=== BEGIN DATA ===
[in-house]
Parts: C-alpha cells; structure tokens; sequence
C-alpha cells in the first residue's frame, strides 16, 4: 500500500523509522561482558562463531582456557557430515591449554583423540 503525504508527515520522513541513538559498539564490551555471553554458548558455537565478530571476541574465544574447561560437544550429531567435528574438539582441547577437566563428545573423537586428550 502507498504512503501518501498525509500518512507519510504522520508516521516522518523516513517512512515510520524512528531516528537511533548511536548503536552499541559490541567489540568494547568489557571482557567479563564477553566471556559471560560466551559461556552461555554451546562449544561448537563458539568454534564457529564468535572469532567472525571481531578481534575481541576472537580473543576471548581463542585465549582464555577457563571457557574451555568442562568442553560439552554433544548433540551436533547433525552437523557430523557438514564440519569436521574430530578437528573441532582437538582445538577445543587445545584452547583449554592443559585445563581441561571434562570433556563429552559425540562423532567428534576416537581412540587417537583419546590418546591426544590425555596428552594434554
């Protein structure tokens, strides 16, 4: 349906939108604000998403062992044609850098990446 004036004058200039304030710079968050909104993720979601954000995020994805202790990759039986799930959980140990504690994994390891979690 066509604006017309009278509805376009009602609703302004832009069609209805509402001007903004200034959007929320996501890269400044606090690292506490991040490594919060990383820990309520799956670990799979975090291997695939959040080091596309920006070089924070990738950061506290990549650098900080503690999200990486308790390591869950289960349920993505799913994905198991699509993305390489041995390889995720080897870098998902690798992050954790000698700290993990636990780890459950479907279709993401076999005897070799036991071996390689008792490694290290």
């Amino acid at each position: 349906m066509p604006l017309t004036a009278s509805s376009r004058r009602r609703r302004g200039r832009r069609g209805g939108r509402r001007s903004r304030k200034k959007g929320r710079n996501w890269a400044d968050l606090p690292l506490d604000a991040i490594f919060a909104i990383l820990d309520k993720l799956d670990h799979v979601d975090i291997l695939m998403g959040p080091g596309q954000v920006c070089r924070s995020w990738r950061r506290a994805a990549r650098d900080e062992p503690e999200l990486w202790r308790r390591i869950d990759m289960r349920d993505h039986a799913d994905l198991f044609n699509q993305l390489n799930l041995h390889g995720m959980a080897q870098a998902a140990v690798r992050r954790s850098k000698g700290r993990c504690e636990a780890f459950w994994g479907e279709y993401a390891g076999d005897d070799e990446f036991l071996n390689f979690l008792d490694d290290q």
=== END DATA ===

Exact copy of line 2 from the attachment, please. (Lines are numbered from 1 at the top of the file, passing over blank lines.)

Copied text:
Parts: C-alpha cells; structure tokens; sequence